Tracking some new funky grooves. Stay tunes. That’s not a typo.
This last week the local School of the Museum of Fine Arts hosted one of its annual art sales so Brian and I went down to see it. There were works hosted on the walls of a big gallery, a stand of jewelry, and racks upon racks of other works in the lobby. It was like going to a free gallery with a huge variety of styles - not only were there student works but also alums and affiliated artists.
This one by Elli Crocker particularly caught my eye. Bird of Paradise (Sacred Geometries) is a beautiful mixed media work delicately painted/drawn on drafting film. This semi-opaque super-slick surface made the colors really pop off the surface, and their waxiness gave the work a real body and juice. I love this work and the others in this series are equally worth checking out.
There are few things tastier in this world than a lovingly-made duck. And after a tip off from our friends we knew exactly where to get some in Boston: Savenor’s. So after a cool run around East Boston we tumbled into the tiny hole-in-the-wall market and gawked at their selection of exotic meats: antelope, alligator, ostrich were all common stock. However, even with our courage and wallets gathered up, we chose the relatively mundane duck leg as our meat of choice to take away last night.
As this was our first foray into cooking duck - after having seen it done many ways, many times before - we decided to try and find the most simple way to approach it. We scored the skin side and seasoned it with salt and pepper, then seared it, skin side down on an oven proof skillet. After a bit of turning to brown it evenly on both sides we put it in our 350 degree oven for about 15 minutes to cook through. You really have to think about the bulk of meat that you’re cooking in order to cook it all the way. This we all based off a couple or recipes, including this one from Mark Bittman.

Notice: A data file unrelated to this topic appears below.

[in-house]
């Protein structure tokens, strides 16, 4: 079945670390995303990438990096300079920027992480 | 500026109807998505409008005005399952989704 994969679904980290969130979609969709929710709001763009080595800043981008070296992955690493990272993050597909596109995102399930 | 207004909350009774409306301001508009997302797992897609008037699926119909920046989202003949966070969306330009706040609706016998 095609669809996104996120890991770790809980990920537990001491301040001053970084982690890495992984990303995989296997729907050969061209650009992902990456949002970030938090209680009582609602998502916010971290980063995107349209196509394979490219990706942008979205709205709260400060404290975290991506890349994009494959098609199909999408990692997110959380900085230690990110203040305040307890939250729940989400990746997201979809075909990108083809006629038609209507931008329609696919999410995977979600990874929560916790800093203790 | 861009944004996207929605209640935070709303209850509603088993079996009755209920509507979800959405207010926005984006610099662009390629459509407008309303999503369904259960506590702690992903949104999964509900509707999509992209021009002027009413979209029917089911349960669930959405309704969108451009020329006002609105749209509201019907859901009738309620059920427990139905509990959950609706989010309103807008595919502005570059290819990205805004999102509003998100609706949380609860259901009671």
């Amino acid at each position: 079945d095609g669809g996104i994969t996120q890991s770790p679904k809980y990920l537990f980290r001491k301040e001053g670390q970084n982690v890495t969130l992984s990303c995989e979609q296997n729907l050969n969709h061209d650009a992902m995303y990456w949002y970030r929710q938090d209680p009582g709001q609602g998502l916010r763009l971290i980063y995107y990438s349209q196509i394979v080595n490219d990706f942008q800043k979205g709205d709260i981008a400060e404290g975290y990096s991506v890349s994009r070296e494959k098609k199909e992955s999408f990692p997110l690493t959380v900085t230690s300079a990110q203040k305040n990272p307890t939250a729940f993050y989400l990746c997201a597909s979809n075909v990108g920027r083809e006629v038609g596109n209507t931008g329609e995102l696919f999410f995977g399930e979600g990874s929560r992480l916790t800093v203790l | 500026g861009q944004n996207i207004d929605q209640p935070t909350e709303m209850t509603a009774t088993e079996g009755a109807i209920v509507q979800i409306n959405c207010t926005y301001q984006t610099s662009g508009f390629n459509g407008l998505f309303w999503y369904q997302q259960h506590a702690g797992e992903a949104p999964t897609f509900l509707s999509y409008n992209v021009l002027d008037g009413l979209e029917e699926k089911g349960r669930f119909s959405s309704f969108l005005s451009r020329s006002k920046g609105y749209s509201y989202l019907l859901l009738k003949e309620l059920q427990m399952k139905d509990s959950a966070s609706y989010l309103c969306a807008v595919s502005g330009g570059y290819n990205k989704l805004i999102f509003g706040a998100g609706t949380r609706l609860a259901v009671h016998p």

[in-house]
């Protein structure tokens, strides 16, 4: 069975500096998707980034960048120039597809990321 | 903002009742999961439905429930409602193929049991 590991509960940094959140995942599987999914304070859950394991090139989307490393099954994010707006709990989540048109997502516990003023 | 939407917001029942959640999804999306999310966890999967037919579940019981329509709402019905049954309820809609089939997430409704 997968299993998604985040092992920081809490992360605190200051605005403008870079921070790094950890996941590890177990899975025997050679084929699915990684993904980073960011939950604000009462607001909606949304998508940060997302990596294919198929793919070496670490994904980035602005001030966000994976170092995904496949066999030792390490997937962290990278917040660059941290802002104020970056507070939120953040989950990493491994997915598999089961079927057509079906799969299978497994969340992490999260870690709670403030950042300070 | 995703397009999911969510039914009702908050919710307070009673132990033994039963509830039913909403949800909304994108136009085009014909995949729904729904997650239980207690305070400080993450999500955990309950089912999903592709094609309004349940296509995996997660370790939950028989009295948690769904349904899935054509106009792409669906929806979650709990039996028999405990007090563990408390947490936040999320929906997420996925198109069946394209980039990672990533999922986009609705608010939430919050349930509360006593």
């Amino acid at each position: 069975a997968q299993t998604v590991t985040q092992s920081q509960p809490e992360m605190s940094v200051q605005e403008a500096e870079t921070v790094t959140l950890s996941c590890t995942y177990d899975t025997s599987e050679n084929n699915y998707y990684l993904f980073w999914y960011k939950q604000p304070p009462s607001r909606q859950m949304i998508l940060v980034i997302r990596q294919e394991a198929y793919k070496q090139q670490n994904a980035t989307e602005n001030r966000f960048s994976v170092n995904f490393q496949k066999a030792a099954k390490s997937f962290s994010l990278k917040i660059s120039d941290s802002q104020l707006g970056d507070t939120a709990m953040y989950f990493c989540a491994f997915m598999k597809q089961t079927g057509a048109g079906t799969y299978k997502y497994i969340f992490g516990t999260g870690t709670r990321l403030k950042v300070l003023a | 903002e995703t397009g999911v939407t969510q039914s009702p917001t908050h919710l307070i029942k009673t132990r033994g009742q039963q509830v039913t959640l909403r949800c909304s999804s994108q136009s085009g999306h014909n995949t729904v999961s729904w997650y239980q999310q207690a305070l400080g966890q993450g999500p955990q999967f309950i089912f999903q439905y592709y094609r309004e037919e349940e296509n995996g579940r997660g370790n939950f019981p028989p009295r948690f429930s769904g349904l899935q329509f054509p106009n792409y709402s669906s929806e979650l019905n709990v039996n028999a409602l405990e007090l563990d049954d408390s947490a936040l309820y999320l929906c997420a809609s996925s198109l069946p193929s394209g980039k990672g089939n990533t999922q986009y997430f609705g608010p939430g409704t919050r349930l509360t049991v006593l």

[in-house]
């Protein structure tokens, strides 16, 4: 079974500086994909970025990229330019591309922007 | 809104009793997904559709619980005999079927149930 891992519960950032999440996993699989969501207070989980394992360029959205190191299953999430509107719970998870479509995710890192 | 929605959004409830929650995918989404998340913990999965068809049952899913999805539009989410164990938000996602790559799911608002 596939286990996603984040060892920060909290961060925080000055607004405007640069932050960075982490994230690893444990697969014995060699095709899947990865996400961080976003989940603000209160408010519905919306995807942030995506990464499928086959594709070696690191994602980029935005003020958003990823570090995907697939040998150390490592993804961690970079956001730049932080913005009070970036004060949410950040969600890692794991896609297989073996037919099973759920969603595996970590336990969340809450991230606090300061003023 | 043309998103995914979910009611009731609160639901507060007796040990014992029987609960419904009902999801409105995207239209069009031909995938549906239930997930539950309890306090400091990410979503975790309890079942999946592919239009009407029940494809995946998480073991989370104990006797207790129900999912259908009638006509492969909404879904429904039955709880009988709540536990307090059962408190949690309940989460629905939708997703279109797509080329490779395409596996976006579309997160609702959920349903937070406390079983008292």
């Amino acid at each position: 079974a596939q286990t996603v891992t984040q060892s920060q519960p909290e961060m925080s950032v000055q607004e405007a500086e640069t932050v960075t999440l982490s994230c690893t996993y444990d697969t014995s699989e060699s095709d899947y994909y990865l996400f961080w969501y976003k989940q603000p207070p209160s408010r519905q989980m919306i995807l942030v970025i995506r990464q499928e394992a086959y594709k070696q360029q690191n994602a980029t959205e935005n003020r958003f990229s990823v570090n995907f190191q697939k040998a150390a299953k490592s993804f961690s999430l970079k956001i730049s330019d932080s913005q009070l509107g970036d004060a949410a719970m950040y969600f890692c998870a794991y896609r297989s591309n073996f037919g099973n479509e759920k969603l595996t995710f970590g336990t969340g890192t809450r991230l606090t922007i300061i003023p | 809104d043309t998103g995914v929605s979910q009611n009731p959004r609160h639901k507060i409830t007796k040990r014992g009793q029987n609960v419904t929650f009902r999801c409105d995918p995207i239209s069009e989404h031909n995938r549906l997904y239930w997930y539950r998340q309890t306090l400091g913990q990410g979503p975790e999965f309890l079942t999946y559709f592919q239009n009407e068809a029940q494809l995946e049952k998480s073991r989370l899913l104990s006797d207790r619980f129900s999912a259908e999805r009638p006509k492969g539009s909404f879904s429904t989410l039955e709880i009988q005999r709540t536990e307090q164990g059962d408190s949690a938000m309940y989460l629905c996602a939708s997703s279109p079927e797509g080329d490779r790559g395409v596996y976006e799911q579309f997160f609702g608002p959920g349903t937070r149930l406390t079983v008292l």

The meat was juicy and the skin crisp. We paired it with some fried mashed potatoes + pork belly and sauteed kale. Brian also created a lovely gin martini:
Thyme and a Half
3 oz New Amsterdam gin 1/2 oz dry vermouth splash of Nikka whiskey (Japanese) stirred over ice with minced thyme served up with lemon twist
I’m sorry folks, this here is not a wine glass. Yes, you can stack it, but I would stack wine glasses as much as I would stack bath tubs. For $3 at Crate & Barrel it’s a steal… a stackable steal.
Emma made a Finnish super-pancake. Thick and gooey, they are delicious. Straight up, homie. (Find the recipe here… but you might have to brush up on your Finnish.)
This is a must-have fridge. Honestly, no. It’s a must-have beer fridge. No! It’s a must-have kegerator!